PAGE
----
Nvidia showed of a new 1080p, 360Hz monitor at CES.
360Hz G-Sync monitor

When it comes to monitors, more is usually better, so long as you aren't talking about response times at least. More resolution means more pixels which means better image quality. More Hertz (Hz) means higher refresh rates which means the gameplay animations are smoother. Of course, to get these high resolutions or refresh rates, you need a powerful system that can support them.

If you do have a beefy system and you feel like the current 120Hz, 144Hz, or even the 240Hz monitors out there just aren't up to snuff, then Nvidia has a solution for you. At CES 2020, the hardware maker unveiled a new 360Hz Nvidia G-Sync monitor. The first reveal came courtesy of Nvidia's partner, Asus.

Specifics on this new monitor are rather light at the moment. For instance, we don't yet know what sort of connection type this 24.5-inch monitor will need. It's not unreasonable to assume that it will need to make use of the newish DisplayPort 2.0 spec or HDMI 2.1. We also don't know what you would need to push 360FPS constantly. Having a top of the line GPU is one thing, but you also need a very powerful CPU to handle those kinds of framerates. For a lot of people, maintaining a constant 144Hz refresh rate is a difficult task thanks to being CPU bottlenecked. And the price? There's no word on this yet but "way too damn expensive" probably isn't far off.

Obviously, this monitor won't be for most people. It's geared more towards esports pros, chiefly those that play competitive multiplayer titles like Counter-Strike: Global Offensive, Overwatch, Rainbow Six: Siege, and even Apex Legends. With the low graphical settings these players typically use, it's not difficult to assume these players are regularly maintaining these high framerates already.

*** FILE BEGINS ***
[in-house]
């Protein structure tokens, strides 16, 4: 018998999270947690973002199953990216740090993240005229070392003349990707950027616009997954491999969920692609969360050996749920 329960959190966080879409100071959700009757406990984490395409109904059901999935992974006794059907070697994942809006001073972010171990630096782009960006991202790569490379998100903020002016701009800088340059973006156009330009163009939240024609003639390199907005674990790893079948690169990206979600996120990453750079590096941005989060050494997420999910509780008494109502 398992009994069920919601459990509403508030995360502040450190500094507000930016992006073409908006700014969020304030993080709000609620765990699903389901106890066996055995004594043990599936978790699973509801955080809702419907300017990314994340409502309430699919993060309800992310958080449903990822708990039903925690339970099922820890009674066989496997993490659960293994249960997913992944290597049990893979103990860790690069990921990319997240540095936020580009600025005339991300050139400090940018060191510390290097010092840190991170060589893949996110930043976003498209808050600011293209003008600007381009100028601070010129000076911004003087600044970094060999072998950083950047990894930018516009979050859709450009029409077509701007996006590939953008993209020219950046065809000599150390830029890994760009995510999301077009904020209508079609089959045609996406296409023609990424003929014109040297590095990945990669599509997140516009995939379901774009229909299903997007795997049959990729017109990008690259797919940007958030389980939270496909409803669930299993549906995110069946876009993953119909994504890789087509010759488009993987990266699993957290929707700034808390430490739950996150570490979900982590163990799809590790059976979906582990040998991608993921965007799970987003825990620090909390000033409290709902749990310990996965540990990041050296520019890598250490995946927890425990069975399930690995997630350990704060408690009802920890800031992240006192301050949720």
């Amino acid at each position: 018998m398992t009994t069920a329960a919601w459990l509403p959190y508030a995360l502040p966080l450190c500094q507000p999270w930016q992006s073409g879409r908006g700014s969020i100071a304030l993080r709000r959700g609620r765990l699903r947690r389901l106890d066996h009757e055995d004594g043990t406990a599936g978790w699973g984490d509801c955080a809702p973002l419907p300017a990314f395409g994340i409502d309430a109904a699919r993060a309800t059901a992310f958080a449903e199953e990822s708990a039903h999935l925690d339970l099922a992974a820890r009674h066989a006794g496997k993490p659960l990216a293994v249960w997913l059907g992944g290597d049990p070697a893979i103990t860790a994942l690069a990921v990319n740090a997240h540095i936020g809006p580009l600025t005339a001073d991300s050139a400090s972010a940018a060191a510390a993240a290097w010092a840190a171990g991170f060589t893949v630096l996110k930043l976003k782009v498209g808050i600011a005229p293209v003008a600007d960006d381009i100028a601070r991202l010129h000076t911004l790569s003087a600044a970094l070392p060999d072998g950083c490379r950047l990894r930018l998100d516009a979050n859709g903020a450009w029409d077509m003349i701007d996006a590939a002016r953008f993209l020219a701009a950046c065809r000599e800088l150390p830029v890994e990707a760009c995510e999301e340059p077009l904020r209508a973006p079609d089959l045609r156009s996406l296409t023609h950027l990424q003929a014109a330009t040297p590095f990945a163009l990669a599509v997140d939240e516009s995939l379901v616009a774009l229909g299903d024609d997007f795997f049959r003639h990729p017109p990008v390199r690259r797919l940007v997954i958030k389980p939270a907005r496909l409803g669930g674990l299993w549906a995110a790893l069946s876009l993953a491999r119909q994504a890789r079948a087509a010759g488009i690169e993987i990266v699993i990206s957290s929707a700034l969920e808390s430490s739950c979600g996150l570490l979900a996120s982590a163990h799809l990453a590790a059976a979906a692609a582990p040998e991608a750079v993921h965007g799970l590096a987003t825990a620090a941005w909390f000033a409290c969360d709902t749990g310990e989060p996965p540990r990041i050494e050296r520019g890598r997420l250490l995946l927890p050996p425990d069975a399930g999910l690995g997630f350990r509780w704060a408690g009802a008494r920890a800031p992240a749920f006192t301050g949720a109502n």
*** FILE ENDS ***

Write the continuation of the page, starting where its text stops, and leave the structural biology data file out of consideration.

There will probably be more details on these super high refresh rate monitors in the coming months.

NVIDIA’s focus on delivering industry leading esports products has been guided by deep research in understanding the relationship between PC technology and player competitiveness. Over the last few years, our research team has conducted studies to understand how FPS, Hz, and system latency affect aiming tasks in first person shooters. Based on our research, which was published at SIGGRAPH ASIA in November 2019, we found that higher FPS/HZ and lower system latency makes a significant difference:

This isn’t a GPU performance chart -- this is a raw player skill benefit. In the world of competitive sports, a 4% difference is a game changer. To put this into context, in the 2016 Summer Olympics, 1% determined the difference between silver and gold in both men’s and women’s 100m and 200m dashes.